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Crook County Fire and Rescue renovated a nearby building to house antique equipment and provide space for workouts and training

JASON CHANEY/CENTRAL OREGONIAN
 - The museum portion of the new building features a white 1946 ambulance, an 1884 60-man hand pumper (middle), and an accompanying hose cart among other antiques. People are welcome to schedule a visit.

Crook County Fire and Rescue was outgrowing its main Prineville station.

The space housing its fire engines and firefighter gear was cramped with weight benches and fitness equipment on one side and antique fire engines and apparatus on the other side. Elsewhere in the facility, firefighters would temporarily convert the dormitory area into a structure fire training ground, filled with artificial smoke, as they dragged hose around the building, risking paint scratches and broken objects.

That all changed last summer when renovation of an adjacent building opened a new space to train, work out and show off fire department antiques.

A glass door that opens toward Court Street now provides access to a fire department museum.

"We are working toward getting it so that the front door is open and people will come in and look at it," said CCFR Assistant Chief Mike Wright.

Near that front door sets an 1882 six-man hand pumper. Purchased for $120, the small red piece was shipped around Cape Horn in southern Chile en route to Prineville.

"It took four years to get it here," Wright remarked.

PHOTO SUBMITTED BY CROOK COUNTY FIRE AND RESCUE
 - In addition to keeping a collection of old fire engines, Crook County Fire and Rescue has hung onto an extensive collection of old firefighting photos, including the one above taken during the early 1980s.Nearby, an 1884 60-man hand pumper is displayed alongside an accompanying hose cart. A hard copy of the bill of sale is framed and resting on the pumper, revealing that the two items cost the City of Prineville $960 and $225, respectively.

"Because they paid cash, they got $435 knocked off," Wright noted.

Those who explore the room would next find a white ambulance that the fire department purchased in 1946. The display includes a letter written to the Prineville City Council asking for the necessary $2,000 to purchase the vehicle.

Lined up across from the ambulance are three fire engines. A 1932 Chevrolet model was a converted truck that used to haul cattle between Shaniko and Paulina. It was last used to fight the Hudspeth saw mill fire on Independence Day 1967. To the right of that engine is a 1939 Ford that CCFR used until 1973. The most modern engine of the three, a 1966 Western States model, was still fairly new when it was deployed to fight the Ochoco Inn fire.

JASON CHANEY/CENTRAL OREGONIAN
 - Three fire engines in the new museum space include, left to right, a 1966 Western States engine, a 1932 Chevrolet, and a 1939 Ford.Fire Chief Matt Smith said that the museum space is open to the public and people are welcome to call the main station and schedule a visit or stop by and ask to see the space.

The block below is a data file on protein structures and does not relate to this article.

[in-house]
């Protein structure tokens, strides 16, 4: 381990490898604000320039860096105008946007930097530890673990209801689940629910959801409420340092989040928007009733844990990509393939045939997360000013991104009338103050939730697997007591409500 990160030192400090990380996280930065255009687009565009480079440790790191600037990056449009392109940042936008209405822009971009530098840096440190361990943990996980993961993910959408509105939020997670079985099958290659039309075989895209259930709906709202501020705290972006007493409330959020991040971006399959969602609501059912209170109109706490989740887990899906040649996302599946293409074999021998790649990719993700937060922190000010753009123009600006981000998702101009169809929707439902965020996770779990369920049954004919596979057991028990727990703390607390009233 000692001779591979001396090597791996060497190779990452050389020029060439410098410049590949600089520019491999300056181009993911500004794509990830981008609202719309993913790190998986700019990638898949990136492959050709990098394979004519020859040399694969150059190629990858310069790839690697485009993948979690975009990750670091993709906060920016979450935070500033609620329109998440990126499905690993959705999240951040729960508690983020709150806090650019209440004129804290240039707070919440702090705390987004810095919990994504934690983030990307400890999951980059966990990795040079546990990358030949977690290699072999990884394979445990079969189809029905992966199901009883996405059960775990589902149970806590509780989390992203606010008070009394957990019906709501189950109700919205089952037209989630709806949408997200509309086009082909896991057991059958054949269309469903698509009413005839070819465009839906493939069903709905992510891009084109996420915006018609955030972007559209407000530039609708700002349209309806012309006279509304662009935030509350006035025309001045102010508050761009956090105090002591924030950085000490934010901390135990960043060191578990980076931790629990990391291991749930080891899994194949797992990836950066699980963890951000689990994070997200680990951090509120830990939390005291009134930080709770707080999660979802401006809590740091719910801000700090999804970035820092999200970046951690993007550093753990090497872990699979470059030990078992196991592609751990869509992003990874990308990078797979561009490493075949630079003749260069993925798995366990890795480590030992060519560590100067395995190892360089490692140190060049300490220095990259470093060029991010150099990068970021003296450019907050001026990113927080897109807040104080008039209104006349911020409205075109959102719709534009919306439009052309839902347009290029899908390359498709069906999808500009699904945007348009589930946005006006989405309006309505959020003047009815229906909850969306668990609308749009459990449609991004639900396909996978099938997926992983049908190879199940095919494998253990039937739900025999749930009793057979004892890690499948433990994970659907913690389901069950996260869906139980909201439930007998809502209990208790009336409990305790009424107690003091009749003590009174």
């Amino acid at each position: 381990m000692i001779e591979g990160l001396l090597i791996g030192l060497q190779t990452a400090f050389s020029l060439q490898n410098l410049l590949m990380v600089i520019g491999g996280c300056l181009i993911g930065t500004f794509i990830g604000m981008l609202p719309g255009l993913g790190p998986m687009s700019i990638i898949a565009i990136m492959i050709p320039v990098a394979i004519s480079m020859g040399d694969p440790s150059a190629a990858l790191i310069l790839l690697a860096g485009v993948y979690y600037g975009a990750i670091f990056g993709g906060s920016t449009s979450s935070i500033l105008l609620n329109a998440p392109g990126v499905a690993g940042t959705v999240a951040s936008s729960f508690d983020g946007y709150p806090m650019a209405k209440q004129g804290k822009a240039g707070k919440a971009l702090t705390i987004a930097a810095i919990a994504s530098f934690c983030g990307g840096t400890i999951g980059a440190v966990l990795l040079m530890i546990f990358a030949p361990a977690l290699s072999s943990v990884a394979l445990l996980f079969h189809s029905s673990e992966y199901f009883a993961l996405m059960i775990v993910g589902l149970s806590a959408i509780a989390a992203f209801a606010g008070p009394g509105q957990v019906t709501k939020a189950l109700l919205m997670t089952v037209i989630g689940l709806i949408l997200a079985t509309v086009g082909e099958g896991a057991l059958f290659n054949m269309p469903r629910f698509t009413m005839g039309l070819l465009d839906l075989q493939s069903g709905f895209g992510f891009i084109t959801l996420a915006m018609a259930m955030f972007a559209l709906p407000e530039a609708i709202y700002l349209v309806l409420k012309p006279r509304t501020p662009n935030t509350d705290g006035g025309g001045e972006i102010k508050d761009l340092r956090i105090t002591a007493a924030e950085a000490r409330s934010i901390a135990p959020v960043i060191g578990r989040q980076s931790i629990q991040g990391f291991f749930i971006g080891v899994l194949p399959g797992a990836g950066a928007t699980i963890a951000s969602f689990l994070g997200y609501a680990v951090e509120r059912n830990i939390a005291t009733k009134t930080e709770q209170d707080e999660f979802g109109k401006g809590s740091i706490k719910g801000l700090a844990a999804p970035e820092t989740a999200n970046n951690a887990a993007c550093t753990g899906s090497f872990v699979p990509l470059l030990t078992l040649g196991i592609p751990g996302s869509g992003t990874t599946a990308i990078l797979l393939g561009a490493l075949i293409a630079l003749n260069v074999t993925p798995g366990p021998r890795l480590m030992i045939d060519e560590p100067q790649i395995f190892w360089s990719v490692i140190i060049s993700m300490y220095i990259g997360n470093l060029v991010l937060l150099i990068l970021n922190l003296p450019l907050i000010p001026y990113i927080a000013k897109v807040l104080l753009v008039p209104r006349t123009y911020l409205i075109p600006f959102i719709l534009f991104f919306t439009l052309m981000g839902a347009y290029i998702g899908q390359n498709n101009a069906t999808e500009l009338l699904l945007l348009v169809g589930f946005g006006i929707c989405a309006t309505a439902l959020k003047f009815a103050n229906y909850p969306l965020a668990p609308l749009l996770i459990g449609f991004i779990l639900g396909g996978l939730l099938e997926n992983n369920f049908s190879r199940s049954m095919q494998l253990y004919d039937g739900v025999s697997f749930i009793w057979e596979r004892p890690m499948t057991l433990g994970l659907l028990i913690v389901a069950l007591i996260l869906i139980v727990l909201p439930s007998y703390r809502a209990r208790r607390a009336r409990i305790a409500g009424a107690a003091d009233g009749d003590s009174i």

"We are just trying to take what we have and make sure it is taken care of appropriately and then displayed so the community can see it," he said.

The museum space is bracketed by two other spaces, one of which is committed to physical fitness and the other to firefighter training. The workout room features several new weight benches, nautilus machines and stationary bikes.

"We received a FEMA grant for more than $20,000 in workout equipment," he said. The room is available not only to all firefighters, but to Prineville Police Department and Crook County Sheriff's Office personnel.

While the workout space is important to keep firefighters fit enough to do the job, Smith points that fitness is critical for other reasons.

"It's a difficult job," he said, explaining the firefighters work all hours of the night and face considerable stress. "General fitness and exercise helps the stress level of going to the calls."

The training space at the other side of the building could initially be mistaken for a cubicle-laden office. Gray dividers, donated by Les Schwab Tires, divide the otherwise empty space into different hallways and bedrooms.

JASON CHANEY/CENTRAL OREGONIAN
 - Assistant Fire Chief Mike Wright, who oversees the museum collection, poses for a photo with an 1882 six-man hand pumper and a mannequin dressed as a member of the Pistol Creek Fire Department.Smith said the new setup enables staff to create different settings and arrangements to simulate various structures. They can fill the entire space with artificial smoke and let firefighters practice search and rescue on dummies and work on climbing stairs.

"Practicing structural fires is always hard when there is no fire," Smith said, "but this is something that we can (use to) simulate the low visibility and just dragging hose through a room. … This is a better arrangement."

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